Sophie made her way into my heart through an Instagram post, and I adopted her in October of 2018. Four months later, I thought it was time for an update on my shy, bearded little girl.
The shelter named her, and I learned from her paperwork that we shared the same birthday! As far as I was concerned, it was proof that I was meant to be Sophies new mom. She ended up being the shyest, most frightened dog I've ever met in my life.
I wasn't fazed at first, we've adopted plenty of dogs over the years. The shelter told me she was captured down south as a young stray. Who knows what she'd been through before she got to New York? I was sure that with lot's of love and patience, she'd come around.
She's been with us about four months now, and I can't call her a lap dog, although that's what I'd imagined. She steers clear of people, especially if anyone goes to touch her (including me). Sophie much prefers dogs over people, she seems to like them all.
I first noticed this when I took her for her health certification. Several of the dogs she'd been in the shelter with were there, too. It was the first time I ever saw her wag her tail and I felt encouraged.
But almost half a year later, she'll still only tentatively accept pets from me, but she follows me around the house, and lays in her bed under my desk while I work.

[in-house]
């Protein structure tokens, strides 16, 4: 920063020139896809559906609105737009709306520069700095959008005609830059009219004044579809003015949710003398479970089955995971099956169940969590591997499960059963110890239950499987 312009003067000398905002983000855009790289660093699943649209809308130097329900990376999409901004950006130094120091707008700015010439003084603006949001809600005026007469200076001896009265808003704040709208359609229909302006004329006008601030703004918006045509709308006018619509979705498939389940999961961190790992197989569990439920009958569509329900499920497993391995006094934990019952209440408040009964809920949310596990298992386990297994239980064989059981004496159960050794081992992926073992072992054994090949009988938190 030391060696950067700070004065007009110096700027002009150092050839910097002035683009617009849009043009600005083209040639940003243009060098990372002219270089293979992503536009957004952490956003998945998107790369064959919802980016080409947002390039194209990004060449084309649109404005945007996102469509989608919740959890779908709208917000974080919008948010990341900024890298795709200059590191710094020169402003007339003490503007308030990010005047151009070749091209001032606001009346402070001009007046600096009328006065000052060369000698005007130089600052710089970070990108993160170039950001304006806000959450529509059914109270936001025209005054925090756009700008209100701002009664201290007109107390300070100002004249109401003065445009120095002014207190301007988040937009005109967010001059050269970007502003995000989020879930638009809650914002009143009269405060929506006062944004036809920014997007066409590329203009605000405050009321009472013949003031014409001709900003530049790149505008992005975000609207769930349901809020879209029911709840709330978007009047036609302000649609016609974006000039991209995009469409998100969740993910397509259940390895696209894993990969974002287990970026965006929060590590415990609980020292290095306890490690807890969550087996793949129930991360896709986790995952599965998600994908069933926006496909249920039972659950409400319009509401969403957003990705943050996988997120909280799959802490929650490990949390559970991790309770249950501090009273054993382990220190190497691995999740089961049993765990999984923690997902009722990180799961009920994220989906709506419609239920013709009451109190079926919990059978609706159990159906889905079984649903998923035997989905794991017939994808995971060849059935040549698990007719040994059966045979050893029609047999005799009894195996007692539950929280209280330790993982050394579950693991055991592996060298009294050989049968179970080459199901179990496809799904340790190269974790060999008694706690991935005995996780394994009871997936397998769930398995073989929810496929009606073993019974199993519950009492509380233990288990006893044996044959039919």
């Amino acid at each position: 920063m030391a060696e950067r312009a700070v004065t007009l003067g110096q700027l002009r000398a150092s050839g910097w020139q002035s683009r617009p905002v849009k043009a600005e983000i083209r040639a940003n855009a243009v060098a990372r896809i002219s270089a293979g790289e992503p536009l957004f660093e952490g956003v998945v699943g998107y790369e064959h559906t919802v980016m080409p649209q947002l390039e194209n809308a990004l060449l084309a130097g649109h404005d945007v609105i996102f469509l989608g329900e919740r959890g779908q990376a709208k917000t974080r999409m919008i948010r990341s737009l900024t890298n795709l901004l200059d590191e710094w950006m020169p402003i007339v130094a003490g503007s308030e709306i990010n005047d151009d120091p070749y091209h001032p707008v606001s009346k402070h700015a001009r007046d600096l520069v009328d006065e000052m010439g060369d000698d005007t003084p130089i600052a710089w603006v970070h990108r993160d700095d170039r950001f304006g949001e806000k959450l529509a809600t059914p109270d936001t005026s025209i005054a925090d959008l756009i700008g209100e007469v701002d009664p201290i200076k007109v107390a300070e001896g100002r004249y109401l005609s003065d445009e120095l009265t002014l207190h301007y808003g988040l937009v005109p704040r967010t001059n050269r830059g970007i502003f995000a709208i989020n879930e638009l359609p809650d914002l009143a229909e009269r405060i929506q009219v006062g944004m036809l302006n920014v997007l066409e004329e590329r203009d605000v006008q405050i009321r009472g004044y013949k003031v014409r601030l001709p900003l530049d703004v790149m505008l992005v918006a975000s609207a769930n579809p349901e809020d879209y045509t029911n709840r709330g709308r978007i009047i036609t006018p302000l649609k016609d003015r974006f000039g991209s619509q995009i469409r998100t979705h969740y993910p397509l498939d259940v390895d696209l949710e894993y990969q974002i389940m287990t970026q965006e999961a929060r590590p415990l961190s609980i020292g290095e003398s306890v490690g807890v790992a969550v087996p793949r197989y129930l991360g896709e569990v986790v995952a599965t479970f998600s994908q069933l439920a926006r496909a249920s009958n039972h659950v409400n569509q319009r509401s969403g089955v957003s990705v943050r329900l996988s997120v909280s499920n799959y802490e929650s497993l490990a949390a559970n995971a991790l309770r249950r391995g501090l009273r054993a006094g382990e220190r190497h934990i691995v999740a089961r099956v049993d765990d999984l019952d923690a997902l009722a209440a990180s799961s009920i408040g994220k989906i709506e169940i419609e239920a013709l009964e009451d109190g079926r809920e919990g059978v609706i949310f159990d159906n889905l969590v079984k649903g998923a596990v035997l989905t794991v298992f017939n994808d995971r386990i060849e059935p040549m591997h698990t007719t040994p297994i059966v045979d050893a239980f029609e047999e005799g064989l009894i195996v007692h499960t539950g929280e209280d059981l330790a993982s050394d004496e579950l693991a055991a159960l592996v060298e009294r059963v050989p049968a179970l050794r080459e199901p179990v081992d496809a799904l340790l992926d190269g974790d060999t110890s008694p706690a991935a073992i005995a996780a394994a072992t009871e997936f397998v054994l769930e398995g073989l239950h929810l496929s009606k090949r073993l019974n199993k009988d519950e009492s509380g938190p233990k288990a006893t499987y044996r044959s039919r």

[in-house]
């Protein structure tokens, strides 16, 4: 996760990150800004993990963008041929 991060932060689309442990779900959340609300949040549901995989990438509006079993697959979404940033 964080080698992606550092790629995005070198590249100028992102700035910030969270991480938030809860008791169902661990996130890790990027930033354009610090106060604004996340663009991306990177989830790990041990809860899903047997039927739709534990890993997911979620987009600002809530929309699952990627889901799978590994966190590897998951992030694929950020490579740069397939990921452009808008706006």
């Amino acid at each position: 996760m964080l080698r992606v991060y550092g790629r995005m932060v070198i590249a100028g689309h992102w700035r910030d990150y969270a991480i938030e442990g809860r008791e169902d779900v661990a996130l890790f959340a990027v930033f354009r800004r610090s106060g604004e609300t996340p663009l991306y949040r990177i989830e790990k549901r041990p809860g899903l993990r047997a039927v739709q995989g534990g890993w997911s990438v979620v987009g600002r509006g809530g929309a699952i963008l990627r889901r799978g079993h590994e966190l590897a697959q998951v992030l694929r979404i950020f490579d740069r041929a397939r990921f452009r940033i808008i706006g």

Outside, she's happy to play with our older dog and runs around, happy. She has a good time running into Bella, over her and around her in circles, carrying huge sticks and making up her own silly games. But Sophie's still terrified of my husband, and men in general.
It breaks my heart to watch it, because he wants nothing more than for her to jump in his lap, or at least be happy to see him. Sophie want's nothing more than for him to stay at work longer.
Her posture changes when it's about time for him to come home. She goes from bright and bouncy to low and skulking. It's so sad that I've wrestled with the idea of giving her back, insisting she be placed with women, only.But, I know there's no guarantee for that as a permanent solution. And I don't want her to have to get used to a new family. A friend told me it took their adopted dog nine years to form a bond with him. We're in this for the long-haul, but I do hope she comes around sooner than nine years!